Sitting in my car, I admitted I was perplexed. Is Downtown North Las Vegas in little pockets all over the city’s 100 square miles, perhaps at Left of Center, Craig Ranch Regional Park, or Real Donuts? Or is it an actual geographical location?
I suppose when Thomas L. Williams purchased 160 acres a mile north of Las Vegas in 1919, he probably wasn’t thinking of where he should put downtown. According to KJ Evans in her February 7, 1999, Las Vegas Review-Journal article, Williams wanted ranches, agriculture, and a unique definition for his town. Unlike Las Vegas, church people would govern Williams’s town. After building his first home near the current location of Jerry’s Nugget on North Las Vegas Boulevard, he realized his dream.
In 1924, Williams built Oasis Auto Court in the same area, and it became a center of activity with amenities—a grocery store and community center among them—for residents. Upon the city’s incorporation in 1946, that central area was probably Downtown North Las Vegas, and perhaps that’s where it still is. Following a trail of breadcrumbs, I arrived at City Hall on Civic Center Drive to talk with three of Mayor John Lee’s talented team members and to learn the official answer once and for all.
“Downtown North Las Vegas technically runs off I-15 down Lake Mead to Civic Center, including city hall,” Ryann Juden, chief of staff, explained. “It’s a redevelopment corridor. The council and mayor are pushing for downtown to have its own identity by embracing our culture, which is highly Latino and military, and build something unique. Mayor Lee has put emphasis on major renovation downtown. You’ll see entertainment, restaurants, shopping, and other large projects that’ll completely change the area.”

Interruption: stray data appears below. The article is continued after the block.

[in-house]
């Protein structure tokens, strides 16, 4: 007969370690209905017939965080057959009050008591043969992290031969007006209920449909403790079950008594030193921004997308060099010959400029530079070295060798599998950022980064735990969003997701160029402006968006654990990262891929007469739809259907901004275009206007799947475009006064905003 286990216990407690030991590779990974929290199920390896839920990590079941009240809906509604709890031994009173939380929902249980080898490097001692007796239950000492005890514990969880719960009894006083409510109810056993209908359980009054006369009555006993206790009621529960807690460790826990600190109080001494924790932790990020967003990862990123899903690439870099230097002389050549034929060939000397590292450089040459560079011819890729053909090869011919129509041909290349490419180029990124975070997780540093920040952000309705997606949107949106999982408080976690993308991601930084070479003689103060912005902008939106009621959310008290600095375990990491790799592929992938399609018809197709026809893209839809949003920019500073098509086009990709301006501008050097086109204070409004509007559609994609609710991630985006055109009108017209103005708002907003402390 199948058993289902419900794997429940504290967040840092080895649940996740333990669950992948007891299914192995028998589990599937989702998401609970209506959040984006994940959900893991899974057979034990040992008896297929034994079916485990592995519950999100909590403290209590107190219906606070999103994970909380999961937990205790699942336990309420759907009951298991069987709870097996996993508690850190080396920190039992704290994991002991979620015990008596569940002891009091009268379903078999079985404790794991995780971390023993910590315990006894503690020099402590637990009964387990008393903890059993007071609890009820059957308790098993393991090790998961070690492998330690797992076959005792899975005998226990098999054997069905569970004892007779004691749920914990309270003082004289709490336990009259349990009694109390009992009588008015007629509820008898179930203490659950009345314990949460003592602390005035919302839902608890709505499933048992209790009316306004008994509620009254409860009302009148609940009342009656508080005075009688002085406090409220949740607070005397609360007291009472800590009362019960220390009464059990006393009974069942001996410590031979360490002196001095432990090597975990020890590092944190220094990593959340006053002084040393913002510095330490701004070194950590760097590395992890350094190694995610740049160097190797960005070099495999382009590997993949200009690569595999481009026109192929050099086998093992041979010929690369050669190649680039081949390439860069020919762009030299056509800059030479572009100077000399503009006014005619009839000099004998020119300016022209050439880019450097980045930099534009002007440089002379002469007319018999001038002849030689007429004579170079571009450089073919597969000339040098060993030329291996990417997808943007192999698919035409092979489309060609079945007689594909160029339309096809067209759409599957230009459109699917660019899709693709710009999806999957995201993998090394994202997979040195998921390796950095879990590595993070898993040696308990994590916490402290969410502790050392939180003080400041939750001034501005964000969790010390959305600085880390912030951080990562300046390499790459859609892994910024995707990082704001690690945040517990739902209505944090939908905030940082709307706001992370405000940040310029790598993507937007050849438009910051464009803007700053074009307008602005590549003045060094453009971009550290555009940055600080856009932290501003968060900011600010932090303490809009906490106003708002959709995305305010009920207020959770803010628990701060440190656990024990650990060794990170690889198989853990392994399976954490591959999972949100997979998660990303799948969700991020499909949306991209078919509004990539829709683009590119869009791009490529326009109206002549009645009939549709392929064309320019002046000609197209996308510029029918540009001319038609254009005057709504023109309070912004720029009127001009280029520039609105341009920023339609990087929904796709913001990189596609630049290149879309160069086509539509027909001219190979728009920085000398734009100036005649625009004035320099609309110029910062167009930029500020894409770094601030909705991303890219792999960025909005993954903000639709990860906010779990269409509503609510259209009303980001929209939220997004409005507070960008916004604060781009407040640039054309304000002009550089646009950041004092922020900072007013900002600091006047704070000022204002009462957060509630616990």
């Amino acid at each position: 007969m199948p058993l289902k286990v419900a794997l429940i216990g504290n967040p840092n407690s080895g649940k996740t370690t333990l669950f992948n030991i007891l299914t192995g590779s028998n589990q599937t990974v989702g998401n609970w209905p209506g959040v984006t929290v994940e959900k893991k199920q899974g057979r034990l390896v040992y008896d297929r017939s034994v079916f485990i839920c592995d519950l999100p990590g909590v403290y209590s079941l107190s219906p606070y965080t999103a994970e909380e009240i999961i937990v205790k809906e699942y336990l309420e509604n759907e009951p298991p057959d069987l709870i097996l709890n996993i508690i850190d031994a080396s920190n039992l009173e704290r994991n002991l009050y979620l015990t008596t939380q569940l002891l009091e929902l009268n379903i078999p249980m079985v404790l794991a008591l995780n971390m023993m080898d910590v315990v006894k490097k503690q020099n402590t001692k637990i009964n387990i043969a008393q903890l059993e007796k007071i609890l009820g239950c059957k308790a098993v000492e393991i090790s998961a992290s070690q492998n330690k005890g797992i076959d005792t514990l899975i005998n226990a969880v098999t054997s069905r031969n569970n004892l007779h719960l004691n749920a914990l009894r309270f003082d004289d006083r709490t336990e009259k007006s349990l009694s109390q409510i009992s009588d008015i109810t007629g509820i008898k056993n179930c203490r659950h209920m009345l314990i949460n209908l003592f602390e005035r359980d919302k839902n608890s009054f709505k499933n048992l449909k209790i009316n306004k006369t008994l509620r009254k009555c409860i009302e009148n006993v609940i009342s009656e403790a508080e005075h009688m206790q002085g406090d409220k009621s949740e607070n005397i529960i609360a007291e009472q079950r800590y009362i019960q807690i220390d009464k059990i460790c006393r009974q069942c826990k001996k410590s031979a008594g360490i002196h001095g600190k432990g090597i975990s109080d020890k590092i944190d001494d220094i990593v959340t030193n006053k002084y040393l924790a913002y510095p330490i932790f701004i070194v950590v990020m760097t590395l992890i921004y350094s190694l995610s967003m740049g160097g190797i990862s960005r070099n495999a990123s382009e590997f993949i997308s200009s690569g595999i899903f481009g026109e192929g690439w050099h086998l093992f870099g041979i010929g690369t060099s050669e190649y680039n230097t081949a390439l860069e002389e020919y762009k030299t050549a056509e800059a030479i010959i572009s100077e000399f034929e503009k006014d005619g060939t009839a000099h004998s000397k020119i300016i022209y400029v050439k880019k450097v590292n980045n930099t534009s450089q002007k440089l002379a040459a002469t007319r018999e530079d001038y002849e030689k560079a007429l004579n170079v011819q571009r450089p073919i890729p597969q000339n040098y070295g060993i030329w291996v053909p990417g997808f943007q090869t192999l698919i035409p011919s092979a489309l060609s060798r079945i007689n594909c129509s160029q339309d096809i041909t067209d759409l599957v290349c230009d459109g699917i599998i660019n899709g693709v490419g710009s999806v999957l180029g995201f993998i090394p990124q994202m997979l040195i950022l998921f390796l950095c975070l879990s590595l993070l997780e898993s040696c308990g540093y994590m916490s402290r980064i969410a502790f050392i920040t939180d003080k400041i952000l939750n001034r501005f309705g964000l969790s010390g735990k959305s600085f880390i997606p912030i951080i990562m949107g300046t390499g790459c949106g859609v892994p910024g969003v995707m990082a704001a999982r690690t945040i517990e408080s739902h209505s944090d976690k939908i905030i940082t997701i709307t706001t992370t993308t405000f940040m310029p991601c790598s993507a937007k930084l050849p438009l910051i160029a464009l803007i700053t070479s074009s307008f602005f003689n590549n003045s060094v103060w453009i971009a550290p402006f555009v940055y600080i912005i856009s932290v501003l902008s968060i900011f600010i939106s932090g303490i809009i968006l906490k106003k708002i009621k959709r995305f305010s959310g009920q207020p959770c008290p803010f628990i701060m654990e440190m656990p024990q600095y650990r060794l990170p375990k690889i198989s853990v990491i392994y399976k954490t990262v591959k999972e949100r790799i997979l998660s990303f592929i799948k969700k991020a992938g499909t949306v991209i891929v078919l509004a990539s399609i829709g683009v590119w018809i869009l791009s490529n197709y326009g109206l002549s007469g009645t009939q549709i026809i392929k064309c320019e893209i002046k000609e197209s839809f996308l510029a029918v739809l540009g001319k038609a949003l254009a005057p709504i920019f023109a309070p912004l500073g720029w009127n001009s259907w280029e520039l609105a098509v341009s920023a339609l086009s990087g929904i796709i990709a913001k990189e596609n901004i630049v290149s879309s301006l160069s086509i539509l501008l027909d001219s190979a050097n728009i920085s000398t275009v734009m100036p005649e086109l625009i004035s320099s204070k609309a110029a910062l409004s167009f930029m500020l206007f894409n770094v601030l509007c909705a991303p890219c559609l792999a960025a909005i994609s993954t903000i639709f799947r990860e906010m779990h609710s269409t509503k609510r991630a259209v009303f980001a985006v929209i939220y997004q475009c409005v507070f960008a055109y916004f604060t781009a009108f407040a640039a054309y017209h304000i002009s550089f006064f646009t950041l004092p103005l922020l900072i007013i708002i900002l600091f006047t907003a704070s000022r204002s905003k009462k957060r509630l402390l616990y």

“A dialysis center will be opening a location here,” Director of Economic and Business Development Gina Gavan added. Outlining the opportunity North Las Vegas faces, Gavan explained that by utilizing several grants, the city will develop transit options and infrastructure to create new streetscapes and connectivity with valley residents. “Very soon, you’ll see private development happening near city hall, and once we complete all the phases, we will have more than a $40 million investment.”
Downtown North Las Vegas has definitely turned around. Its best days are ahead of it – Ryann Juden
“Downtown North Las Vegas needs to be a place people go to recreate, live, and work,” Mitch Fox, director of communications, emphasized. “Our diverse ethnicity is a powerful component and will definitely be a draw to Downtown North Las Vegas. It’ll be different than the other downtowns in the valley.” like Thomas Williams wanted.
The sense of community at places like Left of Center and Real Donuts energized me, but the plans of Mayor Lee and his team to develop the downtown excited me. The mayor, council, and private developers all possess the energy and desire to certainly see their vision come to fruition.
As Gavan said, “Essentially we’re making history. We get to redefine a community and how it grows. I guarantee people’s perceptions will definitely change about Downtown North Las Vegas.”